Twitter Experiment

The Twitter Test


Tweet Twins provides 99.99% high quality content when we blog and tweet about these. Recently one of the The Tweet Twins decided to create a case study to experiment what happens when you defy the Social Media rules. It is one thing to say to a client ‘don’t do this because…”from a theoretical viewpoint”. It is another thing to be able to quantify and provide allegoric evidence.

We came across a high quality e-course product produced by a team of Twitter, Facebook and LinkedIn experts. They were promoting a webinar that gave gems of Social Media strategy and an invitation to join their Social Media e-course. Their case studies are extremely well reputed and their business connections also of high calibre and the free webinar content was worth listening to. The course was on limited offer at a discounted rate. Although the course cost was similar our workshops, the learning opportunities were particularly good for any clients, prospects and followers. Amid a flurry of inferior online marketing information, this tested and measured strategy content stood out heads above the rest.

The Test:
The test was to identify the responses of  what happens when you tweet about paid product when your Twitter account is a ‘brand’!  Tweet Twins had never previously promoted product to their Twitter followership. We often identify excellent resources some we share and others may go into our treasure trove. We do see a lot of promo tweets of questionable quality  of which seems to be just noise.

The Action:
So the test to see what happens when you tweet about paid product when your Twitter account is a ‘brand’! Messages were scheduled to appear (via Social Oomph, formerly Tweetlater) in Twitter at well space intervals to ensure that it would be least likely to be considered spam, yet maximise the various global time zones. Shortening codes were used so that the hit rates could be measured. In order to comply with US FTC rules an earnings disclosure statement was required with the tweets (‘you buy, I earn). Not exactly our wish but that is how it goes with compliance! To keep the test pure, no other messages were sent between the product promo tweets.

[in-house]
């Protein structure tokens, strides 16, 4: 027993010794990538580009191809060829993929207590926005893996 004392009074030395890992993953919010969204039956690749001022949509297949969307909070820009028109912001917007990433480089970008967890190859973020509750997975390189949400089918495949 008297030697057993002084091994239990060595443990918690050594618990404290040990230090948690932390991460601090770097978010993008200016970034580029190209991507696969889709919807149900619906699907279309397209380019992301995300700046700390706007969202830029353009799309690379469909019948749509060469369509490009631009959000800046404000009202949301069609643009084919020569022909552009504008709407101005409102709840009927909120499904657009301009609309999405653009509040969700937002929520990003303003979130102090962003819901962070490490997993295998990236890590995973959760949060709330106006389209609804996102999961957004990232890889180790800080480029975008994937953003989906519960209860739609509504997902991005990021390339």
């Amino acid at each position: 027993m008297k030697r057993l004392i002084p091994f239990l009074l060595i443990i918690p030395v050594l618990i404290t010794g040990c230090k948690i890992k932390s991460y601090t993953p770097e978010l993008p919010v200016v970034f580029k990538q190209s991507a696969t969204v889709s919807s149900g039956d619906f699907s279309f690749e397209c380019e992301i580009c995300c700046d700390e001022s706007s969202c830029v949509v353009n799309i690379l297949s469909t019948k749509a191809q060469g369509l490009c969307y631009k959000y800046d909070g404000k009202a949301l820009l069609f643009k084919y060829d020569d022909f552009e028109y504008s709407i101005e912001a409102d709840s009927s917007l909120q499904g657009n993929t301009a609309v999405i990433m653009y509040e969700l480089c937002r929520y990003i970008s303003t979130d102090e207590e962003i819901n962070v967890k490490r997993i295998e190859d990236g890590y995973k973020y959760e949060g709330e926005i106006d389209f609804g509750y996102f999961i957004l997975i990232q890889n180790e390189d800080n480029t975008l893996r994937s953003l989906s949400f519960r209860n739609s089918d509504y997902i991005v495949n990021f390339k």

The Results:
The responses were interesting.
1.      Two followers DM’ed regarding the posts. One queried whether the Twitter account had been hacked. The other was concerned  about the tainting of the Tweet Twins brand by the product promos.
2.      Response indicated ‘hype weariness’ despite the genuine, enthusiastic endorsement of the product
3.      The response rates were significantly lesser and slower in uptake than a charity promo we’d run some months prior
4.      16% of the hits looked at the free webinar offer twice
5.      3.5% of the hits registered to listen to the strategy gems in the FREE webinar
6.      No one bought the product
7.      The messages appeared hourly i.e. at a higher frequency than scheduled (human or system error?)

The learnings:
1.      Brands – be weary of how you make changes to the tone and content on your Twitter account. Followers may do notice!
2.      The findings endorsed the wisdom of all of us in Social Media circles – we preach quality Social Media practices.
3.      It is said in Social Media circles that sales messages should be at the most 1 in 5 to 10 tweets. Tolerance for sales messages is low. We are on Twitter for relationships. We are not on Twitter to be sold to and certainly not to feel spammed.
4.      The effects of seeing product promoted with such regularity could have been diminished by supplying quality information links on Social Media news, between sales tweets
5.      A following with engagement will results in prompt engagement about new account behaviours. It is not dissimilar to reactions you’d get in an offline networking environment. If you talk about your interests only, your relationship and communication  will be affected
6.      Selling products to a following requires the absolute mutual trust of the follower and brand owner
7.      A lead capture method could have been used with the promo. This could have been used to begin building a list of ‘buyers’ (i.e. qualified prospects rather than lookers aka suspects) and to maximise future mutual opportunities


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